ConAgra Told Consumers To Discard Peanut Butter After The Spread of Salmonella Sickness. ConAgra Foods Inc. told consumers to discard certain jars of Peter Pan and Great Value peanut butter after the spread was linked to a salmonella outbreak that has sickened almost 300 people nationwide.
Washington is among the states reporting cases stemming from the outbreak.
Lids of jars with a product code beginning “2111” can be returned to ConAgra for a refund, the company said.
The salmonella outbreak, which federal health officials said Wednesday has sickened 288 people in 39 states since August, was linked to tainted peanut butter produced by ConAgra at a plant in Sylvester, Ga. How salmonella got into peanut butter is still under investigation, said Dr. Mike Lynch, an epidemiologist at the Centers for Disease Control and Prevention.
CDC officials believe the salmonella outbreak to be the nation’s first stemming from peanut butter. The most cases were reported in New York, Pennsylvania, Virginia, Tennessee and Missouri.
About 20 percent of all the ill were hospitalized, and there were no deaths, Lynch said. About 85 percent of the infected people said they ate peanut butter, CDC officials said.
ConAgra officials said it was unsure why the CDC identified peanut butter as the source of the problem. Its own tests of its peanut butter and the plant have been negative, but it shut down the plant so it can investigate, spokesman Chris Kircher said.
“We’re trying to understand what else we need to do or should be doing,” he said.
Kircher called the recall a precaution. “We want to do what’s right by the consumer,” he said.
ConAgra officials haven’t said how much peanut butter is covered in the recall. The Peter Pan brand is sold in 10 varieties, according to ConAgra’s Web site. The Great Value brand, which is also made by other companies, is a Wal-Mart brand.
The CDC And FDA Are Investigating Georgia Plant
He said the CDC contacted the Food and Drug Administration, which sent investigators to the Georgia plant to review records, collect product samples and conduct tests for salmonella.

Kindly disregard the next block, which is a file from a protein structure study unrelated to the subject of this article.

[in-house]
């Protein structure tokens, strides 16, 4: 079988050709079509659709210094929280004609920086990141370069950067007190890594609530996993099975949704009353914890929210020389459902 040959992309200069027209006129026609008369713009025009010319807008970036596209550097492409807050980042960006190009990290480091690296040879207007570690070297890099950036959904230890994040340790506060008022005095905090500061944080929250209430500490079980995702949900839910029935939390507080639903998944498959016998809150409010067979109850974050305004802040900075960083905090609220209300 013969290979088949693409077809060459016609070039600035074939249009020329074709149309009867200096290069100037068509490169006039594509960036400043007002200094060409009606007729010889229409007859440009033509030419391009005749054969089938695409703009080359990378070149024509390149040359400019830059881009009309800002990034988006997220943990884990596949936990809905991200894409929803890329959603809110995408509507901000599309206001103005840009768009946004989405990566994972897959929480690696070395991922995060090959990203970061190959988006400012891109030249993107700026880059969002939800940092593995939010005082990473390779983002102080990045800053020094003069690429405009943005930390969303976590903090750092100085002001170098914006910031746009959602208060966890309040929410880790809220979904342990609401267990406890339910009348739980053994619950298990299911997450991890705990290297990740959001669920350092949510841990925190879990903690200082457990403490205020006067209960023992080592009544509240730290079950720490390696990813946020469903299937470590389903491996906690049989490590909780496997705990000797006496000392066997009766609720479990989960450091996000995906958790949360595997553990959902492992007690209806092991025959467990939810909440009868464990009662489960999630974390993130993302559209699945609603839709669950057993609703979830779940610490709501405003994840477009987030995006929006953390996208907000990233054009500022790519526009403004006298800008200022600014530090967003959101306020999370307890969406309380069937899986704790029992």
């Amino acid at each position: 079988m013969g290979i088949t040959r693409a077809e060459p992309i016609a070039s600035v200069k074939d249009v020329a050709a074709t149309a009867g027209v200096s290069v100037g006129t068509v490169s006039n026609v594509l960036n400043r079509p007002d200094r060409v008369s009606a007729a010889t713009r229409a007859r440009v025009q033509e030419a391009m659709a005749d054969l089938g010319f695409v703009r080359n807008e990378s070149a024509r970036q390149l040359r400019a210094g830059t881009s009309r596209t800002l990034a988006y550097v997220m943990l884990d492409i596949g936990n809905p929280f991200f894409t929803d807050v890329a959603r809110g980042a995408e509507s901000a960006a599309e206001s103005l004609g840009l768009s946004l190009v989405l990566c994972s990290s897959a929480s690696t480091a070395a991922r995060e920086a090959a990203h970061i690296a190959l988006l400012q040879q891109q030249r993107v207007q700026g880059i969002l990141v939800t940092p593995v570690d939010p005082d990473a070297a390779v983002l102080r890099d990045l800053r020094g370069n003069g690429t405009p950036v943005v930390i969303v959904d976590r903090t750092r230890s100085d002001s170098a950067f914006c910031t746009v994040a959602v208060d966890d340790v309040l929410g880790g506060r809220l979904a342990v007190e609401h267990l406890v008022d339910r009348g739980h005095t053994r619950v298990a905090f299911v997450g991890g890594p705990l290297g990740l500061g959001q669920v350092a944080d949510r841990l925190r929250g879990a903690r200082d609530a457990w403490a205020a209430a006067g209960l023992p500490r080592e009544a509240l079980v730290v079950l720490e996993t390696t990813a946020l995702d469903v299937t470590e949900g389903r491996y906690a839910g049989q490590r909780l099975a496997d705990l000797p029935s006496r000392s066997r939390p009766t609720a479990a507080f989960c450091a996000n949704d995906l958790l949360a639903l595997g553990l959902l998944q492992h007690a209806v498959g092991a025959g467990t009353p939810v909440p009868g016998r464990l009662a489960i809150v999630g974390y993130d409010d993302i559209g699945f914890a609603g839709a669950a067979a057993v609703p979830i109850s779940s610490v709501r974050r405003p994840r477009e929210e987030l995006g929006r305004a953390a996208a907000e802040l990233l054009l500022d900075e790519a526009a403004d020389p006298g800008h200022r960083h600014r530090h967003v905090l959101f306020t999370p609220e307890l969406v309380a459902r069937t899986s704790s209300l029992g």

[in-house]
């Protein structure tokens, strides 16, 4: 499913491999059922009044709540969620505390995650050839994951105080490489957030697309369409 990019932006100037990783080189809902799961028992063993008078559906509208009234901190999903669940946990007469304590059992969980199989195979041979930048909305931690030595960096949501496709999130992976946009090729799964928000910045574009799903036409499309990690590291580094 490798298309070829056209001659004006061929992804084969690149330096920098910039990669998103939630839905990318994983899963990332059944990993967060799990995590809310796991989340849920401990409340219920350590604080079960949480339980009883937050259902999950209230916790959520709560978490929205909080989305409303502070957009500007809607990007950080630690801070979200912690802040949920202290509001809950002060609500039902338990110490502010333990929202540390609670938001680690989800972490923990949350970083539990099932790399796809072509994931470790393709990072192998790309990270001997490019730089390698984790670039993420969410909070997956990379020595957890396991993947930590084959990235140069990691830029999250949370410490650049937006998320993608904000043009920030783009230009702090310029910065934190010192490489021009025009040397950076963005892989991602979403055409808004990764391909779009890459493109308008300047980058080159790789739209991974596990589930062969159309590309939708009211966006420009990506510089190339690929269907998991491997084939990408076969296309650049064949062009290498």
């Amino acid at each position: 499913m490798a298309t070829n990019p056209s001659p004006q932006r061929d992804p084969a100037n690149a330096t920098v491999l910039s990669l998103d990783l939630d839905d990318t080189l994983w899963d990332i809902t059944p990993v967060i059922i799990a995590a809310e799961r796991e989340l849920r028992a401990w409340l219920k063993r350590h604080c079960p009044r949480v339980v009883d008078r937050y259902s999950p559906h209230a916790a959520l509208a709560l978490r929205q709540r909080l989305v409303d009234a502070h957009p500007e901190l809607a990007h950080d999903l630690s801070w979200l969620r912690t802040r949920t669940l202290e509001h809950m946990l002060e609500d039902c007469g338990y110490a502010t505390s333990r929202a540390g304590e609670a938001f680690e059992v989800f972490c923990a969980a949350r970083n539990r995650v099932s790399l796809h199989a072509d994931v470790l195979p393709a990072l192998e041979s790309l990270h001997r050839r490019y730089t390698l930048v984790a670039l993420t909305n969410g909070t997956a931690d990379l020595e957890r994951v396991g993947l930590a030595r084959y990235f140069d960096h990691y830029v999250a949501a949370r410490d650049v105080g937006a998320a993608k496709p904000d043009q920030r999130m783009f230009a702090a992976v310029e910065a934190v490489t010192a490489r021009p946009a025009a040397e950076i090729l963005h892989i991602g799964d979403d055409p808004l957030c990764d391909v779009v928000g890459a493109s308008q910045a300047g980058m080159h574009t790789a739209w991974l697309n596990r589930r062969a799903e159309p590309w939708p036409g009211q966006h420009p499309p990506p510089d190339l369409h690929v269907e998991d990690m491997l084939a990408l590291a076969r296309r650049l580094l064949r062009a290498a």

Kircher said ConAgra makes peanut butter only at the Sylvester plant, for distribution nationwide.
ConAgra randomly tests 60 to 80 jars of peanut butter that come off the line each day for salmonella and other pathogens, he said.
“We’ve had no positive hits on that going back for years,” Kircher said.
The plant itself is also regularly tested, he said, though he didn’t know how often. He said none of those tests have detected salmonella either.
The latest outbreak began in August, with no more than two cases reported each day, CDC officials said. Only in the past few days did investigators hone in on peanut butter as a source, Lynch said.
Other states reporting cases are Alaska, Alabama, Arkansas, Arizona, California, Colorado, Connecticut, Georgia, Iowa, Illinois, Indiana, Kansas, Kentucky, Massachusetts, Maryland, Maine, Michigan, Minnesota, Mississippi, Montana, North Carolina, Nebraska, New Jersey, New Mexico, Ohio, Oklahoma, Oregon, South Carolina, South Dakota, Texas, Vermont, Washington, Wisconsin and West Virginia.
Salmonella infection is known each year to sicken about 40,000 people in the United States, according to the CDC. Salmonellosis, as the infection is known, kills about 600 people annually.
Symptoms can include diarrhea, fever, dehydration, abdominal pain and vomiting.
The recall does not affect Great Value peanut butter made by other manufacturers, the FDA said.
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